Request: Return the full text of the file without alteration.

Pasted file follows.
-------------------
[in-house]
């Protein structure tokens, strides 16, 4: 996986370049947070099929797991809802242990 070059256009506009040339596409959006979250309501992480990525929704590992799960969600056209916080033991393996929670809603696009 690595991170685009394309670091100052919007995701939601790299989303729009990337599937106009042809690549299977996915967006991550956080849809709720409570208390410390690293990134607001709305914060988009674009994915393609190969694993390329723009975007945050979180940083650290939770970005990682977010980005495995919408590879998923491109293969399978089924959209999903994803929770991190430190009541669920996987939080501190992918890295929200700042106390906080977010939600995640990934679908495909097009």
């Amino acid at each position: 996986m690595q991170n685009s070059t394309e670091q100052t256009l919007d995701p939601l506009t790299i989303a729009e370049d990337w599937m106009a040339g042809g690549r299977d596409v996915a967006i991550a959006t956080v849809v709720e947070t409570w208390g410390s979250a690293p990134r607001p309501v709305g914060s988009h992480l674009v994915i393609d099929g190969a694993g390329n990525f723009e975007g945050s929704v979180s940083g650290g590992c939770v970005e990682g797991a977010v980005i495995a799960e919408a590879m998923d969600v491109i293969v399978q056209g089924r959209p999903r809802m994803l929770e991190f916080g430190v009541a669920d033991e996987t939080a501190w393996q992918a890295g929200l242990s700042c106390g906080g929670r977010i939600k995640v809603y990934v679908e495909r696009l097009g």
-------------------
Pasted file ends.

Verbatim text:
[in-house]
């Protein structure tokens, strides 16, 4: 996986370049947070099929797991809802242990 070059256009506009040339596409959006979250309501992480990525929704590992799960969600056209916080033991393996929670809603696009 690595991170685009394309670091100052919007995701939601790299989303729009990337599937106009042809690549299977996915967006991550956080849809709720409570208390410390690293990134607001709305914060988009674009994915393609190969694993390329723009975007945050979180940083650290939770970005990682977010980005495995919408590879998923491109293969399978089924959209999903994803929770991190430190009541669920996987939080501190992918890295929200700042106390906080977010939600995640990934679908495909097009």
């Amino acid at each position: 996986m690595q991170n685009s070059t394309e670091q100052t256009l919007d995701p939601l506009t790299i989303a729009e370049d990337w599937m106009a040339g042809g690549r299977d596409v996915a967006i991550a959006t956080v849809v709720e947070t409570w208390g410390s979250a690293p990134r607001p309501v709305g914060s988009h992480l674009v994915i393609d099929g190969a694993g390329n990525f723009e975007g945050s929704v979180s940083g650290g590992c939770v970005e990682g797991a977010v980005i495995a799960e919408a590879m998923d969600v491109i293969v399978q056209g089924r959209p999903r809802m994803l929770e991190f916080g430190v009541a669920d033991e996987t939080a501190w393996q992918a890295g929200l242990s700042c106390g906080g929670r977010i939600k995640v809603y990934v679908e495909r696009l097009g």